Think back to the GI Bill and how those college vouchers gave our veterans total school choice.
The first session of the Legislature after an election typically is the most productive for the majority parties, especially when they control the trifecta of the House, Senate and governor’s office, as the Republicans do in Florida.
Post election, lawmakers are eager to enact campaign promises and are more emboldened to address controversial issues because they are not preoccupied with playing it safe for the next election cycle.
In this past session, you could say Republicans enacted more decidedly conservative legislation than in any session in the past decade. Just a sampling: a ban on sanctuary cities; allowing teachers to have firearms in the classroom; moves toward more free-market health care policies by eliminating the certificate of need process for hospitals and allowing the importation of wholesale Canadian pharmaceuticals to help lower drug prices; reducing the rent tax on businesses; and expanding for the fifth time the state’s school voucher program, giving more families the opportunity to use tax dollars in private schools.
The latter legislation — known as the “Family Empowerment Scholarship Program — has little application on Longboat Key, where there are so few children. But in the context of far-reaching legislation, this voucher program, which was part of a gargantuan education bill, keeps Florida in the forefront nationwide in the move toward the ultimate goal. The late Milton Friedman, regarded as the godfather of school choice and education vouchers, articulated that goal in a 2004 interview:
“Our goal is to have a system in which every family in the U.S. will be able to choose for itself the school to which its children go … If we had that, a system of free choice, we would also have a system of competition, innovation, which would change the character of education.”
Here’s another way of stating it: The goal is for Florida to have what amounts to its own GI Bill for education for every student in the state. Rather than the state operate its leviathan public school system that is burdened by over-meddling lawmakers and protective teachers unions, short of eliminating taxpayer funded education altogether (which we would support), do what taxpayers do for our military at the federal level: Give each student a voucher to be used at any educational institution of a family’s choosing. Attach the money to the child wherever he or she goes.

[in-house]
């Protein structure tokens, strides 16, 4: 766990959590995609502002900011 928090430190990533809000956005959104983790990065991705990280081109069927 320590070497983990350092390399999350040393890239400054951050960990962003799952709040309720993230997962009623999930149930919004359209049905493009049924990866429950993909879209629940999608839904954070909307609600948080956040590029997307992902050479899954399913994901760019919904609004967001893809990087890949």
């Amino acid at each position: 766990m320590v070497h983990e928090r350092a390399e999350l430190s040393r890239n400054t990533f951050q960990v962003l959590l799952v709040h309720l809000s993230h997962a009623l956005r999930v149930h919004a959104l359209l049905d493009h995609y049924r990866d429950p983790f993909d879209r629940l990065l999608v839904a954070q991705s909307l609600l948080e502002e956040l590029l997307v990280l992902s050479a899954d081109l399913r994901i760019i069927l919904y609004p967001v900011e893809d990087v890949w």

We don’t need to remind many Longboat military veterans what the GI Bill did for them. We’ve seen estimates that nearly 8 million World War II veterans were able to attend colleges — many of them religious colleges — because of their GI vouchers.
What’s more, there were no protests about veterans using their GI vouchers at those universities. It was the GI’s choice.
The results: That choice of education helped those veterans build what became the wealthiest country in the world and helped create what the most competitive higher educations system in the world.
In that 2004 interview, Friedman made the point of the effects of people choosing their schools — as they do with GI vouchers — on the quality of education: “People from all over the world regard the United States’ colleges and universities the best and most varied. On the other hand in every other international comparison we rank near the bottom in elementary and secondary education. Why the difference?
“One word: choice,” Friedman said. “In elementary and secondary education, the school picks the child; it picks its customer. In higher education, the customer picks its school, you have choice that makes all the difference in the world. It means competition forces product.”